Setting Up for Summer

Kate Rogers, Reporter

As the summer seasons approaches, temperatures across Arizona begin their dreaded climb upwards. Already, the average temperature in Chandler is reaching 94 degrees Fahrenheit. Although living with the summer sun is part of our daily life, how often do we stop and think about what it’s actually doing to us? The ultraviolet index, or UVI, is an international measurement of the strength of the ultraviolet radiation produced from the sun at a particular place and time. The higher the UVI, the greater chance for sun damage to your eyes and skin. The index’s range is from 0 to 11. Zero being the least dangerous, eleven being the most. According to World Weather Online, the average UVI in the Arizona summer is over eight. An eight means that there’s a high risk of sun damage after only 15 minutes in the sun. Because Arizona’s UV index is so high, it’s important that we take proper precautions to protect ourselves from sun damage. The United States Environmental Protection Agencies (EPA) website states that with a UVI over 8, extra protection is needed. Damage from the sun is one of the leading causes for skin cancer, so protecting your skin before it’s damaged is the key to staying safe.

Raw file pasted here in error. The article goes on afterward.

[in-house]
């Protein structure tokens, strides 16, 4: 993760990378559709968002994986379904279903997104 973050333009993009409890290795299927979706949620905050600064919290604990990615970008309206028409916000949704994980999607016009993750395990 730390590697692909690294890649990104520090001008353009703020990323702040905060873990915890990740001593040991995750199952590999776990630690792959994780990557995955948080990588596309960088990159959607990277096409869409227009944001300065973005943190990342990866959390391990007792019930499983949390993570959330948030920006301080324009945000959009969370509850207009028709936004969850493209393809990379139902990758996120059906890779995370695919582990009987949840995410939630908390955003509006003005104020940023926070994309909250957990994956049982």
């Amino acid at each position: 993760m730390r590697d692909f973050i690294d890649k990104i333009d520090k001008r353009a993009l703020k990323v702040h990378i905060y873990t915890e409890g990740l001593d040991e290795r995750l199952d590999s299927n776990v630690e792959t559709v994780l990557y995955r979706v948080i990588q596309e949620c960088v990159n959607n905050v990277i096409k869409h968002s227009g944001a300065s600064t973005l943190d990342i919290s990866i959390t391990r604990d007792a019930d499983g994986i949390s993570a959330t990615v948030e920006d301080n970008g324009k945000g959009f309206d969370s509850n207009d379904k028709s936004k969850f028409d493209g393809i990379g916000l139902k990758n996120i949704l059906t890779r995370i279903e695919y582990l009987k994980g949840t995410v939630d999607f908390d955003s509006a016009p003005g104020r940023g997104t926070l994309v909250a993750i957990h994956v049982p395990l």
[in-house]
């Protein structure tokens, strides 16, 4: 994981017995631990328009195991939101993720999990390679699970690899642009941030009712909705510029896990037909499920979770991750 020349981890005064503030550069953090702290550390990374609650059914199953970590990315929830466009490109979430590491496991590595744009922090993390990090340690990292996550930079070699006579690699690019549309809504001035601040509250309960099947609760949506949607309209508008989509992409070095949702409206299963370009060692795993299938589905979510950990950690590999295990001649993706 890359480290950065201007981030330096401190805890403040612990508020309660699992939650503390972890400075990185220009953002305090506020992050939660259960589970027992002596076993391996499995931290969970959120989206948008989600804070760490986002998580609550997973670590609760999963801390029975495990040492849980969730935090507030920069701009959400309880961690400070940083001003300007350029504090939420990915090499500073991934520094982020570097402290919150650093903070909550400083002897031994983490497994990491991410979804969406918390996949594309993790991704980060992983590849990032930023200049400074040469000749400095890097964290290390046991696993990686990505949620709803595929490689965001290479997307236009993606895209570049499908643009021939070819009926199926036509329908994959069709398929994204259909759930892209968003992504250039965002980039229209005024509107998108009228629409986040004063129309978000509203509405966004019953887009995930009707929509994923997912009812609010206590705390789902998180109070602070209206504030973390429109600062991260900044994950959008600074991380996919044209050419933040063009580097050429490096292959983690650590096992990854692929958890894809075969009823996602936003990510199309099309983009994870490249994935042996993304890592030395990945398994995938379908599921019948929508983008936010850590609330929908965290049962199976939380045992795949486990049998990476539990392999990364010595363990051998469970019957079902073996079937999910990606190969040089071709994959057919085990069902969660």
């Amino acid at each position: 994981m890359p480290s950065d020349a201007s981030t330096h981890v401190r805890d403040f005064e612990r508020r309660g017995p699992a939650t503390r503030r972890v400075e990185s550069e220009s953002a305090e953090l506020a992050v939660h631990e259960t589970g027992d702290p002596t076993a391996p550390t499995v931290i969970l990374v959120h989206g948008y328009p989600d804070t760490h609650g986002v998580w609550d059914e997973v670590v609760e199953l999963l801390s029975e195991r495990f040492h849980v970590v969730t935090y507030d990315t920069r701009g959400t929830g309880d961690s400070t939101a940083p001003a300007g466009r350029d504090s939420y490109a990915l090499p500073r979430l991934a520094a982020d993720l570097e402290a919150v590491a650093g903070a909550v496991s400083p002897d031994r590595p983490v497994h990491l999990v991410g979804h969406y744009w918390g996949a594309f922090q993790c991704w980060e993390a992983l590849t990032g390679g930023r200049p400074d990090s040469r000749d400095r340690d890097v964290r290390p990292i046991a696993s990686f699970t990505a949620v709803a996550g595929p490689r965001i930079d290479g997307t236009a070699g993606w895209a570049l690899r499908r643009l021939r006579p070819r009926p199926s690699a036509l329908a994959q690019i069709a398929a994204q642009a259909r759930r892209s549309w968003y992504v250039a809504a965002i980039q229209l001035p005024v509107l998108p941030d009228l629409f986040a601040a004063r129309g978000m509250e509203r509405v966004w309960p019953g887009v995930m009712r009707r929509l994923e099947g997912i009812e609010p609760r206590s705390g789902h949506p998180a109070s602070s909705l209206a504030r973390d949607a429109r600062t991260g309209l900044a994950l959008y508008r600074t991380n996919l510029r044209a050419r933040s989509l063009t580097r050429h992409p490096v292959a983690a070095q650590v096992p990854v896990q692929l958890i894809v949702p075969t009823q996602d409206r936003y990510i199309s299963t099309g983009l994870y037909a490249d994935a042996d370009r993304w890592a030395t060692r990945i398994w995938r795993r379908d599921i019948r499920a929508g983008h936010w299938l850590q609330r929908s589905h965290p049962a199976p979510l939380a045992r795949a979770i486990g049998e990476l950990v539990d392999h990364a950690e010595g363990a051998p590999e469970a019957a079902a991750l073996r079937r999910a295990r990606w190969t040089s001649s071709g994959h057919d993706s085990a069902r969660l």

Another unknown danger of high temperatures and UVI numbers is heatstroke. Heatstroke is caused by your body overheating, typically because of high temperatures, physical exertion, and dehydration. Heatstroke is so dangerous because it starts as heat exhaustion. Heat exhaustion is when your body overheats and can’t cool itself down, with symptoms like heavy sweating, fatigue, and muscle cramps. This is risky because it’s far more common than heatstroke and much less noticeable. When it’s untreated, heat exhaustion can swiftly become heatstroke. According to the Arizona Department of Health and Safety, heatstroke is the number one weather-related cause of death in Arizona, and over 3,000 people visit emergency rooms because of heat-related illness every year. Learning the signs of heatstroke and other heat-related illnesses is the best way to keep yourself safe in the summer.

Both of these issues are only the tip of the iceberg when it comes to the danger of our Arizona sun and heat. The best way to keep yourself safe is to seek shade and wear protective clothing, a wide-brimmed hat, and sunglasses, and generously apply a minimum of SPF-15, broad-spectrum sunscreen on any exposed skin at least every two hours. On top of protecting your skin from the sun, you should also make sure you’re protecting the rest of your body as well. Drink lots of water, especially when participating in outside activities, watch for any symptoms of heat-caused illness, and stay indoors as much as possible on the hotter days. As the temperatures rise higher each summer, adapting to our ever extreme climate is essential to surviving the season.